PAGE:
Licence fee

Elon Musk is right about BBC funding

The BBC has today been using its various news platforms to protest against being described as ‘government funded’ by Twitter. It has instructed Twitter to remove this insult ‘as soon as possible’ and its journalistic contacts have found a direct link to Elon Musk himself who, we are told, is a ‘fan’ of the BBC. So perhaps a quiet word with the right person in power can overcome this little hiccup. Radio Four even had a ‘debate’ which just featured one interviewee: Mary Hockaday, a former BBC executive. ‘As a BBC journalist, I care about accuracy,’ she said, ‘the simple fact is that to describe on Twitter the BBC as

Which MPs are expensing their licence fee?

It’s not just the BBC’s well-paid stars who didn’t like hearing that the licence fee will be abolished. Labour MPs have been spitting feathers at Nadine Dorries’s audacious move to phase out the existing system by 2028, with many standing up in the House of Commons today to proclaim their dismay. Lucy Powell, Dorries’ opposite number, wailed that the government’s ‘cultural vandalism’ risked ‘destroying everything that is great about Britain.’ As the creator of the Ed Stone, she’d know all about that. Powell doubled down on Twitter, claiming the abolition of the licence fee was ‘the end of of the BBC as we know it’. Strong stuff and Powell’s colleagues were quick to retweet in

Watch: Tory MP savages ‘rotten’ BBC

It has been a bruising afternoon for the BBC in the House of Commons. An urgent question was granted on the findings of the Dyson report into the Martin Bashir affair and the subsequent cover up of how Panorama obtained its Princess Diana interview in 1995. Tory MP after Tory MP has queued up to lambast the Beeb for its failings. Memorable moments included John Redwood asking, ‘How can someone who supports Brexit, believes in the Union and loves England be persuaded that the BBC’s views of public service broadcasting in future be fair to their views?’ and Iain Duncan Smith calling for BBC bosses and Bashir to be referred to the

The BBC licence fee hike adds insult to injury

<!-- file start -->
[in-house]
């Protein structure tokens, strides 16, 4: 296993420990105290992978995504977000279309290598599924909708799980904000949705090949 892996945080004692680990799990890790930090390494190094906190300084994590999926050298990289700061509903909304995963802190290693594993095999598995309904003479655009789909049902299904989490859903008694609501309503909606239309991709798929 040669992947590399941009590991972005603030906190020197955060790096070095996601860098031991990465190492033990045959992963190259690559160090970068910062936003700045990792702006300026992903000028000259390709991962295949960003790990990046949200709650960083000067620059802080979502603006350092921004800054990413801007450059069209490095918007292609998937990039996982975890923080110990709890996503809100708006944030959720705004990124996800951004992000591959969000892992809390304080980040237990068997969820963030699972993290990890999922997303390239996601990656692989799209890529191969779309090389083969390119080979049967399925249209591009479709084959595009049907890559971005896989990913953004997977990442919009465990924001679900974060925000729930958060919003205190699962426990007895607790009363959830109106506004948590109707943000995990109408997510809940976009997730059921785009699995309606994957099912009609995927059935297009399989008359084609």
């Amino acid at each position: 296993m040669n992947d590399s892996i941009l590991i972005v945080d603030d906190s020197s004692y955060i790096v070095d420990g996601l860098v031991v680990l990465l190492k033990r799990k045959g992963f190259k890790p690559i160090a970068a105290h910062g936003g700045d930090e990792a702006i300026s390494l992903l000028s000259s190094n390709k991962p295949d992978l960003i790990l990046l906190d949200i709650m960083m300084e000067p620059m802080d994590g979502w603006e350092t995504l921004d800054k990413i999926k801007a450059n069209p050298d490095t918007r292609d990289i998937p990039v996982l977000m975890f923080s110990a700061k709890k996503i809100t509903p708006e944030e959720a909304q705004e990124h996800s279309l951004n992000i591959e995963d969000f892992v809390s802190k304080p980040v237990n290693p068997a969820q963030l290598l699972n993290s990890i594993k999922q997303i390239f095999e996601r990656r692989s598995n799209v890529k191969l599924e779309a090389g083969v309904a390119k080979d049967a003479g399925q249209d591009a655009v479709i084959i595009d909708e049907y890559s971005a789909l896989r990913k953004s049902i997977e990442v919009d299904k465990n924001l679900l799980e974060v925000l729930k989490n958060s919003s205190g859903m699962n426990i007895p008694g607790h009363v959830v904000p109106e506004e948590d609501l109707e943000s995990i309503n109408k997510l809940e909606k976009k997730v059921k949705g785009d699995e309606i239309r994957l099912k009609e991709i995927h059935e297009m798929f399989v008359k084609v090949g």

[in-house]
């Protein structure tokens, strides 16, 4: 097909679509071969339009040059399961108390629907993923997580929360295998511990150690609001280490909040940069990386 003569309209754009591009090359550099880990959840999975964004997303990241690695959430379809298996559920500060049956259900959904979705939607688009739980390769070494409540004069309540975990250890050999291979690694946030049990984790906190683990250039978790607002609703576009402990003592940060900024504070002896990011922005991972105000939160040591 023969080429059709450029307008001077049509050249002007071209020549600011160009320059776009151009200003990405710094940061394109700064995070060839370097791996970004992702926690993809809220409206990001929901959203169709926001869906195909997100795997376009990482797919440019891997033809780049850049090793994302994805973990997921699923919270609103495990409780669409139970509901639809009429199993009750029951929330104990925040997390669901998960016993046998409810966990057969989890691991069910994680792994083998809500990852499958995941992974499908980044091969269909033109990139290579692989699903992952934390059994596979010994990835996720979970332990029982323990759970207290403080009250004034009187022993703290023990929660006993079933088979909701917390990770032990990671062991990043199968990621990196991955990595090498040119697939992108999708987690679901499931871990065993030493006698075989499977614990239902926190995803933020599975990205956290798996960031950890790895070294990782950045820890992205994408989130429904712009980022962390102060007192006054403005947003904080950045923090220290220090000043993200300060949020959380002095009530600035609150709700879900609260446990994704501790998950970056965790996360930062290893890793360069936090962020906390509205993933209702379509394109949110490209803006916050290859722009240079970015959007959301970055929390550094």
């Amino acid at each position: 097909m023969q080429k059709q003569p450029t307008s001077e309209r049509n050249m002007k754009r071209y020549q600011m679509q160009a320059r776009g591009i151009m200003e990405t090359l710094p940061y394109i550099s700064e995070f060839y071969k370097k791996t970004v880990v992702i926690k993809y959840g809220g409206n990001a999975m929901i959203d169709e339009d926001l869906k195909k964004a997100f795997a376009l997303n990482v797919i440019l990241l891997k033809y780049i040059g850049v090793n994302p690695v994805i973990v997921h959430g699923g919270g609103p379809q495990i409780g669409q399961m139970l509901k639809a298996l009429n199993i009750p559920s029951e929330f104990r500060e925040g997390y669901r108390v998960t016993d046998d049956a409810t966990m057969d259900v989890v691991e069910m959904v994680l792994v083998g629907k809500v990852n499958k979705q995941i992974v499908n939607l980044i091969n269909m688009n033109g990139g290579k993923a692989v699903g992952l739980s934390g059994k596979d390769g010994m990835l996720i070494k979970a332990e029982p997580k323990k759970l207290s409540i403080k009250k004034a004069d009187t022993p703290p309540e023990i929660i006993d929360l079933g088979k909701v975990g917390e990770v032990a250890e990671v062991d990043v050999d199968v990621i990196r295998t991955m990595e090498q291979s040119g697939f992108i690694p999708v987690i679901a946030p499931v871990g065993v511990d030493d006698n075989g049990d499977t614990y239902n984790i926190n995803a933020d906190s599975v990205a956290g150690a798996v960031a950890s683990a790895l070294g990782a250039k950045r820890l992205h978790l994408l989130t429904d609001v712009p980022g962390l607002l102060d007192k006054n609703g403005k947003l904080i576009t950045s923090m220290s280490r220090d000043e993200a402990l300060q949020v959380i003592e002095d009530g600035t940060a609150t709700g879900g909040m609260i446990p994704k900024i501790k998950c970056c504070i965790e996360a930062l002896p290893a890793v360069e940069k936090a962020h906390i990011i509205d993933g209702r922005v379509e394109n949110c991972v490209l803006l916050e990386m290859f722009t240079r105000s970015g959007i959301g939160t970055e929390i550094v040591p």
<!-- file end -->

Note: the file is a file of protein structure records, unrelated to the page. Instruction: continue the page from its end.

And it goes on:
In these chill winter days it’s good to know that at least one old lady is warmly wrapped up. The announcement that the BBC licence fee will rise in line with inflation is another modest, but comforting, layer of financial insulation wrapped around Auntie’s well-padded frame.  The new cost will be £159, up by about £1.50; so nothing to get excited about perhaps. But each time the licence fee is raised it focuses attention on the funding privileges that the Corporation enjoys and fuels the debate about whether those privileges should continue. The BBC, in its defence, makes what at first glance seems a very sound ‘value for money’ argument.

The BBC needs to face up to the truth about the licence fee’s future

It won’t come as much of a surprise to learn that the National Audit Office thinks the BBC faces ‘significant’ uncertainty over its financial future due to changes in viewing habits. The NAO’s findings are about as ground-breaking as your average anodyne Beeb drama, but they do tighten the cilice on a funding model that is impossibly outdated in the 21st century.  In the past decade alone, there has been a 30 per cent decline in BBC TV viewing; on average, the amount of time an adult spent watching broadcast BBC TV fell from 80 minutes per day in 2010 to 56 minutes in 2019. When it comes to younger

Richard Sharp will not lead a BBC revolution

If you wanted to start a revolution would you choose an Oxford educated multi-millionaire banker to lead it? Not the obvious choice is it? Which is why the news that the next chairman of the BBC Board is to be ex-Goldman Sachs banker Richard Sharp looks very like a retreat from any serious attempt to reform the Corporation. Tim Davie, the Director-General (DG) and the rest of the BBC executive board will be breathing sighs of relief; it looks very much like ‘business as usual’ at New Broadcasting House. The Revolution is postponed. In choosing Mr Sharp, a walking caricature of the Establishment, the Johnson government is signalling that it’s

The benefits of the coronavirus era

On the ‘count your blessings’ principle, it is worth making a list of benefits of the coronavirus era. These include: no aeroplane noise, no smell of hamburgers, much shorter weekend newspapers, more work for good butchers, and a temporary end to the persecutions of TV Licensing. I am wondering whether to refuse to pay my licence all over again. I am reluctant, since last time it cost me £800, but one reads that non-payment will not be pursued while the plague lasts. Even if it were, could the magistrates’ courts sit to hear the cases? This is an extract from Charles Moore’s Spectator Notes, available in this week’s magazine.